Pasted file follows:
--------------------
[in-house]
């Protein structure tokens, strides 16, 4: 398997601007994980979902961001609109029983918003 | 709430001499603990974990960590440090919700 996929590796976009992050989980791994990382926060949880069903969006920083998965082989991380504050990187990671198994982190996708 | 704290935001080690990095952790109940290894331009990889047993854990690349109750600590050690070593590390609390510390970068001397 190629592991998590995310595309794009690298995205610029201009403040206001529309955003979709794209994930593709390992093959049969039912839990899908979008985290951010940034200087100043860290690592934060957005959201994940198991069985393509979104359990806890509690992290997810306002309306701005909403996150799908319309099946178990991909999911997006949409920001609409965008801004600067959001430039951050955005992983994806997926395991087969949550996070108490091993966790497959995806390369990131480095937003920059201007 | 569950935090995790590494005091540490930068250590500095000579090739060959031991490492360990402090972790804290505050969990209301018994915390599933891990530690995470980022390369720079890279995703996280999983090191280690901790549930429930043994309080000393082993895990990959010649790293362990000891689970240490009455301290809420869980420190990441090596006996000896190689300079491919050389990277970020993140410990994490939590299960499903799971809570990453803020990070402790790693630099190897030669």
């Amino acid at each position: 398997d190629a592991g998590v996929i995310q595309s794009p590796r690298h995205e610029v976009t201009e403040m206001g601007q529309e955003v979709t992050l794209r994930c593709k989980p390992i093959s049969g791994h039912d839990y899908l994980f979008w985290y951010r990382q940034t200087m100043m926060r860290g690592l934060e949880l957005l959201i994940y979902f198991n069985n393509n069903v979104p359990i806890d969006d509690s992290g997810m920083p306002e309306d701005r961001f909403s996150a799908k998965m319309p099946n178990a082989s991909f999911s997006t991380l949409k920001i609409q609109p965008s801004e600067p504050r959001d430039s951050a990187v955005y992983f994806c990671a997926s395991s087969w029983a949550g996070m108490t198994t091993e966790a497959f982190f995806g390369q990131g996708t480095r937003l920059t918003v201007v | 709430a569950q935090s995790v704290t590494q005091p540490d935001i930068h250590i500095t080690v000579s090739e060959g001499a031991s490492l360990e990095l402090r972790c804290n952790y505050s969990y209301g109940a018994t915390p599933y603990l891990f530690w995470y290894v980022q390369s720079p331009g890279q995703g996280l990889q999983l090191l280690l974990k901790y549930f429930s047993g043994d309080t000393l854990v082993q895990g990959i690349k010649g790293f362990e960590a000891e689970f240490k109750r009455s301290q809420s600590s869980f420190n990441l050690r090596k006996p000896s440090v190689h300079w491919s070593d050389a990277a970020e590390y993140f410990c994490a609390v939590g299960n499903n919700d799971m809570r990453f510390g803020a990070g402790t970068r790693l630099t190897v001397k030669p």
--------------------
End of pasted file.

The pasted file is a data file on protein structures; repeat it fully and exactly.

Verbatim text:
[in-house]
């Protein structure tokens, strides 16, 4: 398997601007994980979902961001609109029983918003 | 709430001499603990974990960590440090919700 996929590796976009992050989980791994990382926060949880069903969006920083998965082989991380504050990187990671198994982190996708 | 704290935001080690990095952790109940290894331009990889047993854990690349109750600590050690070593590390609390510390970068001397 190629592991998590995310595309794009690298995205610029201009403040206001529309955003979709794209994930593709390992093959049969039912839990899908979008985290951010940034200087100043860290690592934060957005959201994940198991069985393509979104359990806890509690992290997810306002309306701005909403996150799908319309099946178990991909999911997006949409920001609409965008801004600067959001430039951050955005992983994806997926395991087969949550996070108490091993966790497959995806390369990131480095937003920059201007 | 569950935090995790590494005091540490930068250590500095000579090739060959031991490492360990402090972790804290505050969990209301018994915390599933891990530690995470980022390369720079890279995703996280999983090191280690901790549930429930043994309080000393082993895990990959010649790293362990000891689970240490009455301290809420869980420190990441090596006996000896190689300079491919050389990277970020993140410990994490939590299960499903799971809570990453803020990070402790790693630099190897030669």
């Amino acid at each position: 398997d190629a592991g998590v996929i995310q595309s794009p590796r690298h995205e610029v976009t201009e403040m206001g601007q529309e955003v979709t992050l794209r994930c593709k989980p390992i093959s049969g791994h039912d839990y899908l994980f979008w985290y951010r990382q940034t200087m100043m926060r860290g690592l934060e949880l957005l959201i994940y979902f198991n069985n393509n069903v979104p359990i806890d969006d509690s992290g997810m920083p306002e309306d701005r961001f909403s996150a799908k998965m319309p099946n178990a082989s991909f999911s997006t991380l949409k920001i609409q609109p965008s801004e600067p504050r959001d430039s951050a990187v955005y992983f994806c990671a997926s395991s087969w029983a949550g996070m108490t198994t091993e966790a497959f982190f995806g390369q990131g996708t480095r937003l920059t918003v201007v | 709430a569950q935090s995790v704290t590494q005091p540490d935001i930068h250590i500095t080690v000579s090739e060959g001499a031991s490492l360990e990095l402090r972790c804290n952790y505050s969990y209301g109940a018994t915390p599933y603990l891990f530690w995470y290894v980022q390369s720079p331009g890279q995703g996280l990889q999983l090191l280690l974990k901790y549930f429930s047993g043994d309080t000393l854990v082993q895990g990959i690349k010649g790293f362990e960590a000891e689970f240490k109750r009455s301290q809420s600590s869980f420190n990441l050690r090596k006996p000896s440090v190689h300079w491919s070593d050389a990277a970020e590390y993140f410990c994490a609390v939590g299960n499903n919700d799971m809570r990453f510390g803020a990070g402790t970068r790693l630099t190897v001397k030669p």